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Microsoft sweetens pot for the virtual-desktop curious

Microsoft sweetens pot for the virtual-desktop curious

Microsoft offers new licensing and technology to spur virtual-desktop usage

In an effort to capture what it sees as a growing market for virtual desktops within enterprises, Microsoft is simplifying some licensing agreements and enhancing its virtual-desktop-related software.

"When we're talking with customers, we're seeing a huge interest in reducing the total cost of ownership of the desktop environment," said Dai Vu, Microsoft director of virtualization solutions marketing.

Vu noted that many organizations are still running Windows XP and looking to upgrade to Windows 7, though they are wondering whether some sort of virtualized desktop setup may be easier to manage.

"Customers are thinking about how they will approach the management of their desktop and applications more broadly," he said.

Microsoft is taking a number of steps to entice users to try virtual desktops.

For one thing, the company will simplify licensing, in particular its Virtual Enterprise Centralized Desktop (VECD) licensing, which was introduced in 2007 for licensing desktops that are run from a data center.

Previously, the license was "access device-based," Vu said. For example, if the OS were accessed from three different client devices, then the customer would need three licenses.

Now, Windows Software Assurance customers can access desktops hosted at data centers from multiple locations with no additional licensing fees, Vu said.

Additionally, customers will be given "roaming rights," which will allow users to access their virtual desktops from airport kiosks, hotels, home PCs and other secondary points of access.

In addition to the simplified licensing, Microsoft has also partnered with virtualization software provider Citrix to offer two introductory bundles of the companies' software.

In one package aimed at new users, current customers of the Microsoft client access license can get a deal on the two companies' products. For 250 users, they can get the Microsoft Virtual Desktop Infrastructure Suite, standard edition, and Citrix's XenDesktop VDI Edition at about half the typical annual license cost for the first year. That comes out to about US$7,000, or $28 per user.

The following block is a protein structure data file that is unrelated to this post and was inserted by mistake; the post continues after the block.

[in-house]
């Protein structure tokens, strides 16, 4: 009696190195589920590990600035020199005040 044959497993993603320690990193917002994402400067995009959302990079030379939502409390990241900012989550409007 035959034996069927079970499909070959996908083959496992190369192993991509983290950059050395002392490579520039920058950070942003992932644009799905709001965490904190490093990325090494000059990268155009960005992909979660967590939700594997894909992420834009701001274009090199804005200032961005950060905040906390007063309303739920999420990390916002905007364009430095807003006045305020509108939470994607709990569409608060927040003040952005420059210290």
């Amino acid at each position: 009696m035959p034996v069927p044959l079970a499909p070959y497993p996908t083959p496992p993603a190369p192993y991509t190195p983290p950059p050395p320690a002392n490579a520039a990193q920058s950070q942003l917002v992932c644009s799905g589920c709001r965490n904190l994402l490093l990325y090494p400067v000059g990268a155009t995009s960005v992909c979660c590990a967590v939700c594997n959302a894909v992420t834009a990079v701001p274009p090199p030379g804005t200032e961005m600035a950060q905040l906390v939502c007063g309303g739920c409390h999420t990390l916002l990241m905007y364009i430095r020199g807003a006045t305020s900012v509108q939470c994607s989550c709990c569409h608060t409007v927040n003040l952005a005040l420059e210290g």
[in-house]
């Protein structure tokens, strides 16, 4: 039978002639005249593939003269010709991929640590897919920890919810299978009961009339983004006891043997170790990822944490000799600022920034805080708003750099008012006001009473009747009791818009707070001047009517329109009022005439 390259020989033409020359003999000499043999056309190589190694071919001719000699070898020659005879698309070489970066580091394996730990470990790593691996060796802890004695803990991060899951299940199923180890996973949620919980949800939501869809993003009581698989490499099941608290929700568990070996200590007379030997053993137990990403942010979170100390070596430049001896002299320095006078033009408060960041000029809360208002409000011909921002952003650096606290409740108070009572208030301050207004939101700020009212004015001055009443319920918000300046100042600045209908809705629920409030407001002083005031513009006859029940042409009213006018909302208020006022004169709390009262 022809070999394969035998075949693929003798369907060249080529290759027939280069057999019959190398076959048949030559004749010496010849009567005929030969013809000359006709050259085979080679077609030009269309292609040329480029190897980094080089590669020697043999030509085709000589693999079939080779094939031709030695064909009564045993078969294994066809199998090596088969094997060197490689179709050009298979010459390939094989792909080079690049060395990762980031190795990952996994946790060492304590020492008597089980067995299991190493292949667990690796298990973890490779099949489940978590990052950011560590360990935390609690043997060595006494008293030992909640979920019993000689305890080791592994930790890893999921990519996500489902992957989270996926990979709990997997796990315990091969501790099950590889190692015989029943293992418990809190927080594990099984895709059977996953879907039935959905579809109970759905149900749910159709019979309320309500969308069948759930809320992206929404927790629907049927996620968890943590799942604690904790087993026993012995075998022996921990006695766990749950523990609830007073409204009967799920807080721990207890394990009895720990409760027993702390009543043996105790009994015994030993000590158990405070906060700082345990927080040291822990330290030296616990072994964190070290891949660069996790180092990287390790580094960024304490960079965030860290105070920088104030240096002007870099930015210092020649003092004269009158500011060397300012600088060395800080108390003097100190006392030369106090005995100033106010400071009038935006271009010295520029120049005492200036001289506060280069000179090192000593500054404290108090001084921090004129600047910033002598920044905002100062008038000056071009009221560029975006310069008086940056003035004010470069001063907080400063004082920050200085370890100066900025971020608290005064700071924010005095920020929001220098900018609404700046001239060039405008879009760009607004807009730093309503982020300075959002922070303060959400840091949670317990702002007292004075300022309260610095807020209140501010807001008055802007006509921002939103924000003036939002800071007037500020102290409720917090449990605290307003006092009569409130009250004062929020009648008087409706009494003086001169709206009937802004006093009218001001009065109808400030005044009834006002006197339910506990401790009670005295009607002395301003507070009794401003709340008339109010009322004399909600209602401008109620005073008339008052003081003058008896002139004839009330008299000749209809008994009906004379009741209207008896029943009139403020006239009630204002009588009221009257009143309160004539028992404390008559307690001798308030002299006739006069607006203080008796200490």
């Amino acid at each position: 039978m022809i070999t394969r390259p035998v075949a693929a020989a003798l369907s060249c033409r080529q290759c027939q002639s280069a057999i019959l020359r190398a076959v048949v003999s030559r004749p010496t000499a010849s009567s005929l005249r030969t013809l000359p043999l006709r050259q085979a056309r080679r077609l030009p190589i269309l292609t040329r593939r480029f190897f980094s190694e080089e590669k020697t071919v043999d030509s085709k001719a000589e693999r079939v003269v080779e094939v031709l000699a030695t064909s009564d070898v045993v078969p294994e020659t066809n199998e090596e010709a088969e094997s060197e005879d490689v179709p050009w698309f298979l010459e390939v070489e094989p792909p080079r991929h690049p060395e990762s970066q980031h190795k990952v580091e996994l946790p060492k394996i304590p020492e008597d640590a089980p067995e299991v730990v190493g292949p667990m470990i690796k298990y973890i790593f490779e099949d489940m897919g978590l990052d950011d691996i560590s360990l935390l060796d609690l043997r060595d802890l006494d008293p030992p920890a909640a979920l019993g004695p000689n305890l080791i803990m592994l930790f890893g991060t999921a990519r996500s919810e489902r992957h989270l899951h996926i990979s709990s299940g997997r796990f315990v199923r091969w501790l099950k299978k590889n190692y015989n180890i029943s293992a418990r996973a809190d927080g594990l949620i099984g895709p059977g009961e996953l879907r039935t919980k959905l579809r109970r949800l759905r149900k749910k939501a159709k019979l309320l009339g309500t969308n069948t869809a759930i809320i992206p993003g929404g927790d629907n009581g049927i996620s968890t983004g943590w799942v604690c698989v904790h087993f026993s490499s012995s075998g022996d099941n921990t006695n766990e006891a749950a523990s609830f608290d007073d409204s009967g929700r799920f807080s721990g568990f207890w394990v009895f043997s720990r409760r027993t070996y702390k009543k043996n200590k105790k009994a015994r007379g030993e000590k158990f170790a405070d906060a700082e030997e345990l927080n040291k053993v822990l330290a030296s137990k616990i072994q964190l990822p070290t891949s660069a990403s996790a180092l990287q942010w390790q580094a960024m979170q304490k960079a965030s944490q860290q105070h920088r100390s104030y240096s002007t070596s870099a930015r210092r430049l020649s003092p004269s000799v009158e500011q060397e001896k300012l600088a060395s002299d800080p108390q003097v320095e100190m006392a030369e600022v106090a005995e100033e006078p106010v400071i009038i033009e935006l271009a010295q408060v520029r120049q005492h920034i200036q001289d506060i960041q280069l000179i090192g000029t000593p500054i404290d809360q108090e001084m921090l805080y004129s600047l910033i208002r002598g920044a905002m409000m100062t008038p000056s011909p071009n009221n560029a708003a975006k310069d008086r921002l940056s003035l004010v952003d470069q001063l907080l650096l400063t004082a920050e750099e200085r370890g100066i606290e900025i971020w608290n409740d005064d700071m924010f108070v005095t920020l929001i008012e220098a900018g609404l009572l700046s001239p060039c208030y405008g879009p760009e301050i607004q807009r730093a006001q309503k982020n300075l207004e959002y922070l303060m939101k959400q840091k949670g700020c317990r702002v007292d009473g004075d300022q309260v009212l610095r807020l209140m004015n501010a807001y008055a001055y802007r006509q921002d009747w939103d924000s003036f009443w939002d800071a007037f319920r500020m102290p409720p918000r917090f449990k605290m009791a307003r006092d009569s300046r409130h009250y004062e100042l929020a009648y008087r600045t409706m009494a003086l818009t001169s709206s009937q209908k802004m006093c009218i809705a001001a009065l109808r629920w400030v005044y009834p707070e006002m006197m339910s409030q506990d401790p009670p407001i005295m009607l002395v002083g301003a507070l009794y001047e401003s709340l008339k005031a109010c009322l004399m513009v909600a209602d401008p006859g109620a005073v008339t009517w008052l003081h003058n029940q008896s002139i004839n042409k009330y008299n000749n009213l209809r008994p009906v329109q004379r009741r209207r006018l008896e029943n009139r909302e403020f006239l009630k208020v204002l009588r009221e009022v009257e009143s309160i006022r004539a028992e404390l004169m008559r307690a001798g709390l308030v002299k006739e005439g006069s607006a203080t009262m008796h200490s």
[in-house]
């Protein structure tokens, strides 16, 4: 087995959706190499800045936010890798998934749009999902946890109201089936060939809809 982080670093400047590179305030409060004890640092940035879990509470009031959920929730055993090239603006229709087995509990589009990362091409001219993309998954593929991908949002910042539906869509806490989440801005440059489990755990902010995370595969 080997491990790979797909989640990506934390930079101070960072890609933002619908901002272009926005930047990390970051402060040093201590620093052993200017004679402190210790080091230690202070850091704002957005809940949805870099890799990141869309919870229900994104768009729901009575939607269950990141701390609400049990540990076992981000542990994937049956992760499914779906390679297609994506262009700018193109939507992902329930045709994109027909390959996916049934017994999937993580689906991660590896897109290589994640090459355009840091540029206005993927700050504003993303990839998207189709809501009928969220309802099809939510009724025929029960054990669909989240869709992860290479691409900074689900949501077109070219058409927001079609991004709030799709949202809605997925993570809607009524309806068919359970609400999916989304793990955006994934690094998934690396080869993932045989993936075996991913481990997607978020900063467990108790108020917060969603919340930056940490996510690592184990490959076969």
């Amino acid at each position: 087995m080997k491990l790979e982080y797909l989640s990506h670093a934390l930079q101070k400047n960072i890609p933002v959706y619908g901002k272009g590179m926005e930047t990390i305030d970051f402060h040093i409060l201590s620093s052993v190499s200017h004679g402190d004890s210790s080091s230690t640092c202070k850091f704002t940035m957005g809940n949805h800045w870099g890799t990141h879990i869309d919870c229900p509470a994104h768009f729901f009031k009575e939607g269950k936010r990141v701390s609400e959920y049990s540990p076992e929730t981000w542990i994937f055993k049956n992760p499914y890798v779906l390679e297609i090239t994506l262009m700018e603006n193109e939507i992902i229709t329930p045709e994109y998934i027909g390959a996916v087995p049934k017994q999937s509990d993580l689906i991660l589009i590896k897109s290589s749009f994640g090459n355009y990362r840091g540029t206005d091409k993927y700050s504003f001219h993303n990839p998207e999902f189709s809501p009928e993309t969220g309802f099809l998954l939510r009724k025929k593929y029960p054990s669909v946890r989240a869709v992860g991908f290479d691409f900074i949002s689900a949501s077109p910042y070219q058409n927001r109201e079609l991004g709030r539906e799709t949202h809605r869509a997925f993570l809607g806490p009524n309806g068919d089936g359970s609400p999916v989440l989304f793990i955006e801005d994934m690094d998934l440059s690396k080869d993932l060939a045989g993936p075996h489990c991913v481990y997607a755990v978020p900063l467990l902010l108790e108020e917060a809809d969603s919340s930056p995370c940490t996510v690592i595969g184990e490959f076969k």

"They can try it, let users experience it, and then decide how they want to proceed with virtual desktops," said Sumit Dhawan, vice president of product marketing at Citrix.

The other package was assembled to poach disgruntled VMware customers using VMware's View VDI (virtual desktop infrastructure) software. Users can trade as many as 500 VMware View licenses for an equivalent number of licenses to the VDI Suite and XenDesktop, use of which will be free for one year.

In addition to these licensing changes, Microsoft is also upgrading some of the technology used with its virtual desktop offerings. Upgrades to RemoteFX and Dynamic Memory, both of which are components of the upcoming Windows Server 2008 RC 2 SP1 (Release Candidate 2, Service Pack 1), will increase performance of virtual desktops, Vu said.

Using tools developed by Calista Technologies, which Microsoft purchased in 2008, RemoteFX acts as a virtual GPU, which can improve the quality of the display on the virtual desktop by using GPUs on the server to render the display graphics.

Microsoft is hoping to attract partner companies to work with RemoteFX, Vu said. It aims to get thin-client device makers to offer RemoteFX-enabled hardware and VDI software makers to use RemoteFX as part of their own offerings. To this end, Microsoft has entered into a deal with Citrix that will allow Citrix's HDX (High Definition User Experience) remote display technology to use RemoteFX.

With Dynamic Memory, the memory usage of each program running on a server (including each virtual machine) will be monitored, and unused memory will be carved off and returned to the server's pool of available memory. This will help servers run more virtual desktops, Vu said, especially because after booting the operating system, much of the working memory of a desktop machine remains unused and could be reclaimed for other purposes.

The new technologies will allow Microsoft to make some inroads into the VDI space, observers said.

RemoteFX, for example, can bring Microsoft's RDP (Remote Desktop Protocol) up to par with other remote access protocols, in terms of visual rendering of the desktop.

RDP "has always had the ability to do basic [graphics] for things like drawing windows on a screen," said Eric Hanselman, who is the chief technology officer for VDI broker software provider Leostream.

RemoteFX is exciting insofar as it allows RDP to do advanced displays, such as displaying Flash movies or DirectX images. "This brings RDP into the same class as a lot of the higher-end viewing environments, like Citrix's and VMware's," Hanselman said.

Microsoft plans to reveal more details of these licensing and technology changes in a webcast on Thursday.


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